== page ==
Statement Of Senator Patrick Leahy At A Hearing On The FY2013 Budget Request For The Department Of State And Foreign Operations
Remarks As Prepared For Delivery
Welcome, Madam Secretary. We appreciate that this is your first appearance before Congress on the President’s fiscal year 2013 budget request for the Department of State and Foreign Operations.
Before we begin I would like to note that we are missing a member of the Subcommittee today, Senator Mark Kirk. We are thinking of Senator Kirk and wish him the best for a speedy recovery.
The request for the Department of State and Foreign Operations totals $54.7 billion which is a 2.6 percent increase over last year. However, the increases are mostly limited to a few areas. Funding for the majority of programs is frozen at current levels, and there are few new initiatives.
We live in an increasingly competitive and dangerous world. China’s growing military power and global influence pose major challenges and opportunities for the United States, as it does for many countries, and I am concerned that we may not be responding to those challenges as vigorously as we should.
When you testified before this subcommittee a year ago the Arab Spring was just starting and we were witnessing the power of citizens to force their governments to begin a transition to democracy and the protection of fundamental freedoms.
A year later, Syria is devolving further and further into civil war. The Egyptian military and Mubarak holdovers are trying to silence those who are working for democracy and human rights.
The Government of Bahrain continues to use force against civilians who are demonstrating peacefully, and it is increasingly difficult to predict what is going to emerge from the growing chaos in Libya and Yemen.
While our intelligence agencies were caught off guard by the dramatic changes in the Middle East and North Africa, on the whole I believe the State Department’s response has been commendable. The question is where we go from here and what your intentions are for your proposed Middle East and North Africa Incentive Fund.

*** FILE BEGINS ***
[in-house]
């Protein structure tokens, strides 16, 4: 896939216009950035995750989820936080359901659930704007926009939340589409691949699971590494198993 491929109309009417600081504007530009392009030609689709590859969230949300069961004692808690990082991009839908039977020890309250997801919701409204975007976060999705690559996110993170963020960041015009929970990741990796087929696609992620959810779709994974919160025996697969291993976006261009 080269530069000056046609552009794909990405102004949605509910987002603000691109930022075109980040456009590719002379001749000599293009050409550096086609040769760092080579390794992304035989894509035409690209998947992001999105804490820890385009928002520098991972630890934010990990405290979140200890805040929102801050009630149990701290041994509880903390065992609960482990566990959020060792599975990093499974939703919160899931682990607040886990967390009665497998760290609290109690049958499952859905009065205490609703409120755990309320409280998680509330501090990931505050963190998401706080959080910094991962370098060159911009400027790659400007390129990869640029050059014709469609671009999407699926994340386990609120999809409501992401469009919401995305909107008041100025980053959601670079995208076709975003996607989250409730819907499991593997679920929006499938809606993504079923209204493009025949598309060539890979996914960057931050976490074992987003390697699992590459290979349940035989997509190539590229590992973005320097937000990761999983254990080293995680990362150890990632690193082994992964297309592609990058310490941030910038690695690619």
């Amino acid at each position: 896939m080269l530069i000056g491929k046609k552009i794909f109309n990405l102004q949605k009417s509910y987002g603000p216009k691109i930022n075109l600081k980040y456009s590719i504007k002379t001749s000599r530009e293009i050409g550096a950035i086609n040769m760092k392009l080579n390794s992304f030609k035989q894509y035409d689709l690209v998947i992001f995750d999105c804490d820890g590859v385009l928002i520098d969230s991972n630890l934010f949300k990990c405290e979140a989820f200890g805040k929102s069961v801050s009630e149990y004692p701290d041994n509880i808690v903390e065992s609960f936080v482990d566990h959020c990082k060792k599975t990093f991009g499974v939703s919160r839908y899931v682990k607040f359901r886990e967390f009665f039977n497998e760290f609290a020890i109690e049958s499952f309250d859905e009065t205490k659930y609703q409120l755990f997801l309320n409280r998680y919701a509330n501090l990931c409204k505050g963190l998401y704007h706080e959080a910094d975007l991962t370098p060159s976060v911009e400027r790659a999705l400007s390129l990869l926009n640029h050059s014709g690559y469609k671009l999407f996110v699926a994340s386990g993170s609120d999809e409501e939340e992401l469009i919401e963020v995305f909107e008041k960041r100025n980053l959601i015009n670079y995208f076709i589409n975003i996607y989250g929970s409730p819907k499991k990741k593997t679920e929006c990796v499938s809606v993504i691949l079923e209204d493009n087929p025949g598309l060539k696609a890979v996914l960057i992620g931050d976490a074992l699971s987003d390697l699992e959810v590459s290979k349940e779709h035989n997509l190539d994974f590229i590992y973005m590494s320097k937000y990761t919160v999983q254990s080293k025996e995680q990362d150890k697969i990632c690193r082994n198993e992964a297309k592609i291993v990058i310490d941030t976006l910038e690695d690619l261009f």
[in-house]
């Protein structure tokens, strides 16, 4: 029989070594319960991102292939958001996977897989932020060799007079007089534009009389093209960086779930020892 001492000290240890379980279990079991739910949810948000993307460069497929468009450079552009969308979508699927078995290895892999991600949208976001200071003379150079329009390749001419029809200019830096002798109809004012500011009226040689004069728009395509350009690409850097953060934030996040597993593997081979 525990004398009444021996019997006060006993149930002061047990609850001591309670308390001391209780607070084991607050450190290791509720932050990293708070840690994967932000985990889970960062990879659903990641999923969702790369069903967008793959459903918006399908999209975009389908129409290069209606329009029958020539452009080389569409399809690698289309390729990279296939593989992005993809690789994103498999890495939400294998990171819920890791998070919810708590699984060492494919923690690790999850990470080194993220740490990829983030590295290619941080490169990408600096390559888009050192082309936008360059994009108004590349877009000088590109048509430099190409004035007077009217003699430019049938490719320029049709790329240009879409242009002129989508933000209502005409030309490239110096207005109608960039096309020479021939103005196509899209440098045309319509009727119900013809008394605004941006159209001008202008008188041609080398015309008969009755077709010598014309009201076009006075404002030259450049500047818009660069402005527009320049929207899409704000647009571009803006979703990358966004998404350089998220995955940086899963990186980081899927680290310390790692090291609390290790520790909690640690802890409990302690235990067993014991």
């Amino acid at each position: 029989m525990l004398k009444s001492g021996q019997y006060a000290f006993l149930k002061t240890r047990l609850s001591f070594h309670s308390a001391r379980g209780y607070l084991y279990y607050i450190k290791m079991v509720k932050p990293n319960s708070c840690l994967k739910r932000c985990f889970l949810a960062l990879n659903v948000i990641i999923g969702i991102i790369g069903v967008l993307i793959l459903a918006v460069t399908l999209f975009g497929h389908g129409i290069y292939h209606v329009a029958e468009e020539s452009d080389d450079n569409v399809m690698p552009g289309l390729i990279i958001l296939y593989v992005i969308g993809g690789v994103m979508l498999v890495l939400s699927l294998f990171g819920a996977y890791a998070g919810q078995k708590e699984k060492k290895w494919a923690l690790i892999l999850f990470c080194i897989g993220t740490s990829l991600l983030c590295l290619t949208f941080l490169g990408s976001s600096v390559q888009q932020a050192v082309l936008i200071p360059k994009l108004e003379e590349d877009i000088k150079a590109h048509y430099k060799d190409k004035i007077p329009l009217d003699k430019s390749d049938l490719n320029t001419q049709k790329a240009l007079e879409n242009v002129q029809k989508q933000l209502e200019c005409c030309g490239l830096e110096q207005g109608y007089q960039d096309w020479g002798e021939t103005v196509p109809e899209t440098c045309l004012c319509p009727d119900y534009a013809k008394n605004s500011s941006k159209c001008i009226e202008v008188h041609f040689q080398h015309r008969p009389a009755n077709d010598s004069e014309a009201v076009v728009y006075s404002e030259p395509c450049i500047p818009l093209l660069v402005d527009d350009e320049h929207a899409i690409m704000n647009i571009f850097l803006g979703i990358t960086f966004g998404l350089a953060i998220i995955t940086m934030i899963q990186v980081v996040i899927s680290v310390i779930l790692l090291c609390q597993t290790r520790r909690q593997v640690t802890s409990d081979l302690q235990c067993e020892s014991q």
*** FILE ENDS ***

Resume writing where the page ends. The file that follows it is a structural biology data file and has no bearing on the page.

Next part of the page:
In the midst of all this turmoil and the growing challenges in East Asia and our own hemisphere, the Department continues to focus resources -- disproportionately, in my view -- on Iraq, Afghanistan, and Pakistan.
I believe history will show that our ambitions in Afghanistan and Iraq were naïve and enormously wasteful, and that we should scale back our costs in both countries to amounts that can be justified and sustained.
Despite many attempts and billions of dollars over the years, it is sobering how little progress we have made in building a positive, stable relationship with the people of Pakistan, not to mention its military and civilian leadership. Yet your budget proposes more of the same. It is understandable that some consider it budgeting by inertia. Perhaps that is overly pessimistic.
Yesterday I returned from Haiti and Colombia where there has been notable progress. President Martelly and President Santos deserve our strong, if not unconditional, support. I also visited Cuba whose government and a vocal but small population of Cuban-Americans are, in my view, the primary beneficiaries of our misguided embargo.
Madam Secretary, like last year, we are faced with an extremely difficult budget environment. We will almost certainly receive an allocation that is below the amount requested by the President, and getting a bill to his desk will require difficult choices.
But for as long as I have held the gavel of this subcommittee we have functioned in a bipartisan, cooperative manner. We also work that way with our House counterparts. Every detail of what we recommend is open to scrutiny and debate.
I want to thank Senator Graham for being such an active and constructive partner, and the other Members here. We have a lot of work ahead of us.
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